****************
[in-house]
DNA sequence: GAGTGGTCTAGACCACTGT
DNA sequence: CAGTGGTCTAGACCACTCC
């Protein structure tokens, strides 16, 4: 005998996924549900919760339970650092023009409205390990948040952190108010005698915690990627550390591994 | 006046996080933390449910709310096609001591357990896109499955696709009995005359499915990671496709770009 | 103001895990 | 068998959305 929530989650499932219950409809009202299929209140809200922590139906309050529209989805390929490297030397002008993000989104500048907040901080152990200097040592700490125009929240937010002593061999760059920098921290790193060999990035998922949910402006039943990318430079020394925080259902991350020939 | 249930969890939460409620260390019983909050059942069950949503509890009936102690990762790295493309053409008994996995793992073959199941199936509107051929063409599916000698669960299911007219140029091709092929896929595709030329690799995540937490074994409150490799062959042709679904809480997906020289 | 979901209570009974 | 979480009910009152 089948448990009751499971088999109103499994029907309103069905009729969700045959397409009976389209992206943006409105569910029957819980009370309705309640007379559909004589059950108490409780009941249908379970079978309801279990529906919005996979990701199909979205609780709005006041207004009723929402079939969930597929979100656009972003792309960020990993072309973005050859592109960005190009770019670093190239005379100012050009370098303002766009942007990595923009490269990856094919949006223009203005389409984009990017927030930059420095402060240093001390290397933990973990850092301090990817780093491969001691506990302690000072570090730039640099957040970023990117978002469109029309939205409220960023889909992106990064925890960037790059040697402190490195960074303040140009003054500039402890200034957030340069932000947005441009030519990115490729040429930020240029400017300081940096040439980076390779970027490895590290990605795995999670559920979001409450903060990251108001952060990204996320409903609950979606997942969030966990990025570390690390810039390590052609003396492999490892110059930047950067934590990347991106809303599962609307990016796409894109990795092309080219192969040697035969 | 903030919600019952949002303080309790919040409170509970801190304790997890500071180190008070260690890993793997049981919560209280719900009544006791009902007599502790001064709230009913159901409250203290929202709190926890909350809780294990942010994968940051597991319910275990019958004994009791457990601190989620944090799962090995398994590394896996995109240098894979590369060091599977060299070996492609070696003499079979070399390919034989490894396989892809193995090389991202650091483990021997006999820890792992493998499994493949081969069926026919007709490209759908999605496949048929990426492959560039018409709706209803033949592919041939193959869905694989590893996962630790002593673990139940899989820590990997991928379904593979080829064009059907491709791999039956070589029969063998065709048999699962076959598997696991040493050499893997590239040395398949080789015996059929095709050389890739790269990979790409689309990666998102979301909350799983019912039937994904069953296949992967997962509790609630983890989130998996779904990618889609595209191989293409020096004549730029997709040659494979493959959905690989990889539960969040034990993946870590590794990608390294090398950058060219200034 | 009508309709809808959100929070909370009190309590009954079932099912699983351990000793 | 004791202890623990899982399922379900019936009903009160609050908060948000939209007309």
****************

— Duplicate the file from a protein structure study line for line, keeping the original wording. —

[in-house]
DNA sequence: GAGTGGTCTAGACCACTGT
DNA sequence: CAGTGGTCTAGACCACTCC
């Protein structure tokens, strides 16, 4: 005998996924549900919760339970650092023009409205390990948040952190108010005698915690990627550390591994 | 006046996080933390449910709310096609001591357990896109499955696709009995005359499915990671496709770009 | 103001895990 | 068998959305 929530989650499932219950409809009202299929209140809200922590139906309050529209989805390929490297030397002008993000989104500048907040901080152990200097040592700490125009929240937010002593061999760059920098921290790193060999990035998922949910402006039943990318430079020394925080259902991350020939 | 249930969890939460409620260390019983909050059942069950949503509890009936102690990762790295493309053409008994996995793992073959199941199936509107051929063409599916000698669960299911007219140029091709092929896929595709030329690799995540937490074994409150490799062959042709679904809480997906020289 | 979901209570009974 | 979480009910009152 089948448990009751499971088999109103499994029907309103069905009729969700045959397409009976389209992206943006409105569910029957819980009370309705309640007379559909004589059950108490409780009941249908379970079978309801279990529906919005996979990701199909979205609780709005006041207004009723929402079939969930597929979100656009972003792309960020990993072309973005050859592109960005190009770019670093190239005379100012050009370098303002766009942007990595923009490269990856094919949006223009203005389409984009990017927030930059420095402060240093001390290397933990973990850092301090990817780093491969001691506990302690000072570090730039640099957040970023990117978002469109029309939205409220960023889909992106990064925890960037790059040697402190490195960074303040140009003054500039402890200034957030340069932000947005441009030519990115490729040429930020240029400017300081940096040439980076390779970027490895590290990605795995999670559920979001409450903060990251108001952060990204996320409903609950979606997942969030966990990025570390690390810039390590052609003396492999490892110059930047950067934590990347991106809303599962609307990016796409894109990795092309080219192969040697035969 | 903030919600019952949002303080309790919040409170509970801190304790997890500071180190008070260690890993793997049981919560209280719900009544006791009902007599502790001064709230009913159901409250203290929202709190926890909350809780294990942010994968940051597991319910275990019958004994009791457990601190989620944090799962090995398994590394896996995109240098894979590369060091599977060299070996492609070696003499079979070399390919034989490894396989892809193995090389991202650091483990021997006999820890792992493998499994493949081969069926026919007709490209759908999605496949048929990426492959560039018409709706209803033949592919041939193959869905694989590893996962630790002593673990139940899989820590990997991928379904593979080829064009059907491709791999039956070589029969063998065709048999699962076959598997696991040493050499893997590239040395398949080789015996059929095709050389890739790269990979790409689309990666998102979301909350799983019912039937994904069953296949992967997962509790609630983890989130998996779904990618889609595209191989293409020096004549730029997709040659494979493959959905690989990889539960969040034990993946870590590794990608390294090398950058060219200034 | 009508309709809808959100929070909370009190309590009954079932099912699983351990000793 | 004791202890623990899982399922379900019936009903009160609050908060948000939209007309």